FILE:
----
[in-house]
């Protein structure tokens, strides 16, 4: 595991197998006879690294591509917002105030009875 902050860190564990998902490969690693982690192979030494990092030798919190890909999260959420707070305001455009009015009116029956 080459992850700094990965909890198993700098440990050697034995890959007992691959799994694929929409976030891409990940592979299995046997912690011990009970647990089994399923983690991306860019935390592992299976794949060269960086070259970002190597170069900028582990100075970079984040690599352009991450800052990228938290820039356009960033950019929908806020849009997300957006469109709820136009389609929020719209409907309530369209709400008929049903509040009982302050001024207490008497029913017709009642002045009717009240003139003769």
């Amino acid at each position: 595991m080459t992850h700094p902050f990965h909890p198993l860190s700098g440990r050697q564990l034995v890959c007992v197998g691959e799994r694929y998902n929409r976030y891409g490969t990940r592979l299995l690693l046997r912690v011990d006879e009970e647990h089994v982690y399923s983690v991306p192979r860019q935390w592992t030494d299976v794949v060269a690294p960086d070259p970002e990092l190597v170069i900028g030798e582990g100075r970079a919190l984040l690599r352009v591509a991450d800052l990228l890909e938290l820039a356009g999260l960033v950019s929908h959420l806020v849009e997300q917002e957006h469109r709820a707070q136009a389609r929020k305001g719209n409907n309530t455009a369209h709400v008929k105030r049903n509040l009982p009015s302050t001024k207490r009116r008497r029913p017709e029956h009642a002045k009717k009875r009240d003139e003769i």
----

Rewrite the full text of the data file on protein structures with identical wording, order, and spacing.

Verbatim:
[in-house]
């Protein structure tokens, strides 16, 4: 595991197998006879690294591509917002105030009875 902050860190564990998902490969690693982690192979030494990092030798919190890909999260959420707070305001455009009015009116029956 080459992850700094990965909890198993700098440990050697034995890959007992691959799994694929929409976030891409990940592979299995046997912690011990009970647990089994399923983690991306860019935390592992299976794949060269960086070259970002190597170069900028582990100075970079984040690599352009991450800052990228938290820039356009960033950019929908806020849009997300957006469109709820136009389609929020719209409907309530369209709400008929049903509040009982302050001024207490008497029913017709009642002045009717009240003139003769």
């Amino acid at each position: 595991m080459t992850h700094p902050f990965h909890p198993l860190s700098g440990r050697q564990l034995v890959c007992v197998g691959e799994r694929y998902n929409r976030y891409g490969t990940r592979l299995l690693l046997r912690v011990d006879e009970e647990h089994v982690y399923s983690v991306p192979r860019q935390w592992t030494d299976v794949v060269a690294p960086d070259p970002e990092l190597v170069i900028g030798e582990g100075r970079a919190l984040l690599r352009v591509a991450d800052l990228l890909e938290l820039a356009g999260l960033v950019s929908h959420l806020v849009e997300q917002e957006h469109r709820a707070q136009a389609r929020k305001g719209n409907n309530t455009a369209h709400v008929k105030r049903n509040l009982p009015s302050t001024k207490r009116r008497r029913p017709e029956h009642a002045k009717k009875r009240d003139e003769i």